Re-expansion Pulmonary Edema
History of present illness:
A 95-year-old male with history of atrial fibrillation presented to the emergency department for shortness of breath for one week. A chest X-ray showed a large right-sided pleural effusion. Given the unknown etiology of the effusion, and the patient’s dyspnea, a thoracentesis was performed. Under ultrasound guidance, 2.9 liters of cloudy yellow fluid was removed. The patient tolerated the procedure well and a post procedural chest X-ray was performed, which is noted below. A few hours later, the patient became tachypneic and oxygenation saturation dropped from 100% to 91%-92% on room air, and was found to have decreased breath sounds on the right. An additional chest X-ray was performed which showed pulmonary re-expansion edema and patient was subsequently admitted for observation.
Initial chest X-ray (chest X-ray 1) showed a right-sided pleural effusion with compressive atelectasis of the mid to lower right lung. Repeat chest X-ray immediately after evacuation (chest X-ray 2) shows improvement of the pleural effusion and a new trace apical right pneumothorax measuring 6.7 mm. When the patient became tachypneic, a third X-ray (chest X-ray 3) showed persistent trace apical right pneumothorax measuring 6.7 mm.
Re-expansion pulmonary edema (RPE) is a rare complication that can occur following thoracentesis of a pleural effusion or chest tube drainage of pneumothorax, and is a potentially fatal complication due to the resulting abrupt reduction in pleural pressure.1,2 RPE pathophysiology is not fully understood; however, risk factors include presence of pleural effusion in conjunction with pneumothorax, young patients (<40), large pneumothoraces, and when pneumothorax has been present for longer than one week.3 Large volume thoracenteses are characterized by removal of more than 1000 mL of pleural fluid during a therapeutic thoracentesis.4
It is important to note that RPE is usually self-limiting and treatment is generally supportive, typically ranging from oxygen support and diuretics to intubation, mechanical ventilation, hemodynamics, and steroids in more severe cases.1,5 Preventive strategies include limiting drainage of pleural fluid if the patient reports chest pressure or discomfort during thoracentesis and using low negative pressure (less than −20 cm H2O) for suction.6 A more precise treatment approach may establish a “safe” volume of fluid to remove by combining symptom monitoring with serial measures of pleural pressure. Using this methodology, the amount of fluid aspirated often exceeds the traditionally observed limits of 1000 to 1500 mL, and many patients fare well with removal above 1500 mL.4 As with traditional methods of therapeutic thoracentesis, precautions are followed and fluid removal is stopped if the patient feels chest pressure or becomes hypotensive, if pleural pressure falls less than -20 cm H2O, or if no more fluid can be aspirated.4 Close patient monitoring and early recognition of symptoms, especially in the presence of known risk factors, is paramount because delayed treatment may lead to a fatal outcome.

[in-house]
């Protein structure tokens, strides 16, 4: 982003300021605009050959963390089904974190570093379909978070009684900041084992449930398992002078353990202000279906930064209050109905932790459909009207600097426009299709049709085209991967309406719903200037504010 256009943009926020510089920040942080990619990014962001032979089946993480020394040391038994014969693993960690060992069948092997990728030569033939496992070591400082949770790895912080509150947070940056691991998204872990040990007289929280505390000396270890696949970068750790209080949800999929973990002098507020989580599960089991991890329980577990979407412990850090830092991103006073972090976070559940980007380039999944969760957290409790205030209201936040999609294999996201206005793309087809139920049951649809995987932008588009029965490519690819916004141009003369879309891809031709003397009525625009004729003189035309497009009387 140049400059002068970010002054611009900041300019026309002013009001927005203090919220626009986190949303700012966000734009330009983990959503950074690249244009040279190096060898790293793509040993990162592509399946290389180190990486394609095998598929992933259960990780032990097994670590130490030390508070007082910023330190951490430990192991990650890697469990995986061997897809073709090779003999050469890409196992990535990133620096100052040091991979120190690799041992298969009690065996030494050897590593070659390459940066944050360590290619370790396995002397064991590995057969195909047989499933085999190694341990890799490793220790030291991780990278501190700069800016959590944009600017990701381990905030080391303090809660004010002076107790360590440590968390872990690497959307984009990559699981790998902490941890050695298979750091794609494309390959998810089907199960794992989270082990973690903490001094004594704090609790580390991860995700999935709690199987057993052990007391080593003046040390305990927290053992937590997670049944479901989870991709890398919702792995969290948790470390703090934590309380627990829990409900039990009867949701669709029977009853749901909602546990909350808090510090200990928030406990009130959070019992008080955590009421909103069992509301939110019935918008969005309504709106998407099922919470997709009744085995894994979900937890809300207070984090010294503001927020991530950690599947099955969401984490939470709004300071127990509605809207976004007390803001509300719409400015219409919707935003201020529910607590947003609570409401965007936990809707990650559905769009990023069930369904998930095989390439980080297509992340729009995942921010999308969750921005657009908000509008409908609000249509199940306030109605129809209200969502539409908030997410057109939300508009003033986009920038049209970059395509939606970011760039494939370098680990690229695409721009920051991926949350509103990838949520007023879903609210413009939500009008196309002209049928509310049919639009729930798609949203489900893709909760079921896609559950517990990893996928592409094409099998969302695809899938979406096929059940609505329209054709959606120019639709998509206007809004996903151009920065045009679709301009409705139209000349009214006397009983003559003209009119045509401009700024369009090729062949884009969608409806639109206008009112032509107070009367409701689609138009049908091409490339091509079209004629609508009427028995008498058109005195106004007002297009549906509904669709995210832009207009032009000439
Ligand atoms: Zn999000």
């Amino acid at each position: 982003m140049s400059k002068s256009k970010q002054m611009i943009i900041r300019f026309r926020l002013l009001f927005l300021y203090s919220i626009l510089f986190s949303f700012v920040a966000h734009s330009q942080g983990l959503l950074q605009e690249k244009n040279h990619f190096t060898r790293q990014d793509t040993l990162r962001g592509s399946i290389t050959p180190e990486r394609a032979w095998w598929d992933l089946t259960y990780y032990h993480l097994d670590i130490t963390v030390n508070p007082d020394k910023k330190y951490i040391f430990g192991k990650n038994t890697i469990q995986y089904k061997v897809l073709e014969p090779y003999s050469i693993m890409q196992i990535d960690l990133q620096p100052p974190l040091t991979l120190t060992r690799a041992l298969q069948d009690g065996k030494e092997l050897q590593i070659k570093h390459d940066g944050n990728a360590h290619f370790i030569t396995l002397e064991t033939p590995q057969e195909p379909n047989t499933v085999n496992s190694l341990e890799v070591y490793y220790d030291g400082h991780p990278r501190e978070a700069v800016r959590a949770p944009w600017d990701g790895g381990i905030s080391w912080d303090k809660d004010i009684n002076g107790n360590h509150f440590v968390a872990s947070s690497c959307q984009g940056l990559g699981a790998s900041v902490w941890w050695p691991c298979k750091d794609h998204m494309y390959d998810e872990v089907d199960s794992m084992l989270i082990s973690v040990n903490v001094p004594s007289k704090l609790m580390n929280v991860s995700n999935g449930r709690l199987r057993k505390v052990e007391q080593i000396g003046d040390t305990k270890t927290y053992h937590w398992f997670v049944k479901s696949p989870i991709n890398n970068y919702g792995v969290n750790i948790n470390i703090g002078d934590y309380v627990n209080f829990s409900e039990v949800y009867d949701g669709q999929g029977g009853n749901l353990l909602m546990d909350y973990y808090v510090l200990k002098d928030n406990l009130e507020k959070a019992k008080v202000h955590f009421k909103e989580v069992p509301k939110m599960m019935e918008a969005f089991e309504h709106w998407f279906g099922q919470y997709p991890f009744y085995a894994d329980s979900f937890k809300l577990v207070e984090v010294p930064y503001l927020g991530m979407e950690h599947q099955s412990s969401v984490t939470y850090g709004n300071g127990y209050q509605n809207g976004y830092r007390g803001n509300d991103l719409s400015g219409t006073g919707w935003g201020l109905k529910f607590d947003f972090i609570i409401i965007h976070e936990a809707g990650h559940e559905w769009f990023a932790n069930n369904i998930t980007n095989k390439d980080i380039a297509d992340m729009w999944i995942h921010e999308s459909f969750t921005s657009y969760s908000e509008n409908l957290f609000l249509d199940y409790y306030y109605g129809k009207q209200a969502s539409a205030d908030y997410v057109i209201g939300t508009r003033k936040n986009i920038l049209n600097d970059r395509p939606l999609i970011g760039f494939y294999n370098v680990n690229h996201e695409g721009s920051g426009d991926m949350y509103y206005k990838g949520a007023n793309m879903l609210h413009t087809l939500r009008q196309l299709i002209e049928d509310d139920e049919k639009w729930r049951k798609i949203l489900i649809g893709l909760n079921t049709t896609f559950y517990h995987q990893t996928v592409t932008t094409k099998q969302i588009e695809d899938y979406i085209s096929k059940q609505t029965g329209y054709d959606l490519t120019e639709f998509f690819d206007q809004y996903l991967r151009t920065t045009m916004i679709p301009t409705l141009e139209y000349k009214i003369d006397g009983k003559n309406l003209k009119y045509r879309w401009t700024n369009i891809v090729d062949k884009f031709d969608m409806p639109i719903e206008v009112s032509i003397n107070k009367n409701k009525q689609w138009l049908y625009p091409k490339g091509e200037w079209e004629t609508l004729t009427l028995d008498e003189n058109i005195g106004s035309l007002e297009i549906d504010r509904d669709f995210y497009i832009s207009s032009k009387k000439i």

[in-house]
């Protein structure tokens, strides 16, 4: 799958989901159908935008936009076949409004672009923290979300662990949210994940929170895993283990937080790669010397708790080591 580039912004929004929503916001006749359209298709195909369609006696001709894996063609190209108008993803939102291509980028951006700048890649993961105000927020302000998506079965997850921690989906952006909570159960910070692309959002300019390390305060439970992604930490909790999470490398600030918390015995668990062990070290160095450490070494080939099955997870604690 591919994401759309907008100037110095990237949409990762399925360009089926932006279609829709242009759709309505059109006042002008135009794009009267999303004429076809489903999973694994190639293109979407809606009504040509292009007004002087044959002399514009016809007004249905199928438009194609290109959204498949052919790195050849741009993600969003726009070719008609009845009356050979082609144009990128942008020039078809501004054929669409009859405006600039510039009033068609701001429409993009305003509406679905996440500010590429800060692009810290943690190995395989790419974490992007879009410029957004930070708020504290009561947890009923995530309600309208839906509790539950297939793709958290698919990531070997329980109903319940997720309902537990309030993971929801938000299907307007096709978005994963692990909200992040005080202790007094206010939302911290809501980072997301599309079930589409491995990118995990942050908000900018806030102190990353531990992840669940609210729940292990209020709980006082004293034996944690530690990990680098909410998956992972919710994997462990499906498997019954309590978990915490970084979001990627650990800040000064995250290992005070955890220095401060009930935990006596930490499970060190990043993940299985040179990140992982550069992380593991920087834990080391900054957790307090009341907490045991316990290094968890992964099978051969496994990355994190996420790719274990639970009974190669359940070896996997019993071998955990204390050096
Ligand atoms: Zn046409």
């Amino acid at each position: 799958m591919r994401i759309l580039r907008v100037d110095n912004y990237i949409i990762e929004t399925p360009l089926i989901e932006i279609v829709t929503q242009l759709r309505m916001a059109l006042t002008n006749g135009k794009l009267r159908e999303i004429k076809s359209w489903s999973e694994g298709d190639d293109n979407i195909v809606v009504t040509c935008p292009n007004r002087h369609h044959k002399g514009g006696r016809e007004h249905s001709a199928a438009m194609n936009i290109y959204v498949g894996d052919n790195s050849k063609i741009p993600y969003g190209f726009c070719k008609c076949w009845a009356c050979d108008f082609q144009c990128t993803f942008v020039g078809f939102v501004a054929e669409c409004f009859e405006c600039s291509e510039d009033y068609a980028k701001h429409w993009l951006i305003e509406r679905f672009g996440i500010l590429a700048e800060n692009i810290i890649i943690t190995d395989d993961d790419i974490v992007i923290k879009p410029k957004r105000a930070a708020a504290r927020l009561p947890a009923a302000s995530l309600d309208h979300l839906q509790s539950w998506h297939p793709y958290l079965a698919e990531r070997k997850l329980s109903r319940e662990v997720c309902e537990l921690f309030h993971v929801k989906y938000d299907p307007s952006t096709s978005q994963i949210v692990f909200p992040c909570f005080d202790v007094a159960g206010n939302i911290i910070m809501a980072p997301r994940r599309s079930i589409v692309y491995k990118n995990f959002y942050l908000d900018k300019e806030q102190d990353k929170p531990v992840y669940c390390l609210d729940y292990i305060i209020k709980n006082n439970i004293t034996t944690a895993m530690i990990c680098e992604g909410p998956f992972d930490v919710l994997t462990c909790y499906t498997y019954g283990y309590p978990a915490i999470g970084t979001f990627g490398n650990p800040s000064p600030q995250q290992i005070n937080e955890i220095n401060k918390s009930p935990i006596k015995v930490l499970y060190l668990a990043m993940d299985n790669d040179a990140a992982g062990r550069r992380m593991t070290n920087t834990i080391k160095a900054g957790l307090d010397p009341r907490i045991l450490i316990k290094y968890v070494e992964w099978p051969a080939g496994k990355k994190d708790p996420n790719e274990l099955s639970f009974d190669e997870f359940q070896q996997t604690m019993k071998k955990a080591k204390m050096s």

Re-expansion pulmonary edema, pleural effusion, thoracentesis, pneumothorax, drainage, chest tube, ventilation.
- Meeker J, Jaeger A, Tillis W. An uncommon complication of a common clinical scenario: exploring reexpansion pulmonary edema with a case report and literature review. J Community Hosp Intern Med Perspect. 2016;6(3):10.3402/jchimp.v6.32257. doi: 10.3402/jchimp.v6.32257
- Dias OM, Teixeria LR, Vargas FS. Reexpansion pulmonary edema after therapeutic thoracentesis. Clinics. 2010;65(12):1387-1389. doi: 10.1590/S1807-59322010001200026
- Echevarria C, Twomey D, Dunning J, Chanda B. Does re‐expansion pulmonary oedema exist? Interact Cardivoasc Thorac Surg. 2008;7:485-489. doi: 10.1510/icvts.2008.178087
- Light RW, Jenkinson SG, Minh VD, George RB. Observations on pleural fluid pressures as fluid is withdrawn during thoracentesis. Am Rev Respir Dis. 1980;121:799-804. doi: 10.1164/arrd.1922.214.171.1249
- Verhagen M, Van Buijtenen J, Geeraedts L. Reexpansion pulmonary edema after chest drainage for pneumothorax: a case report and literature overview. Respir Med Case Rep. 2015;14:10-12. doi: 10.1016/j.rmcr.2014.10.002
- Kasmani R, Irani F, Okoli K, Mahajan V. Re-Expansion pulmonary edema following thoracentesis. CMAJ. 2010;182(18): 2000-2002. doi: 10.1503/cmaj.090672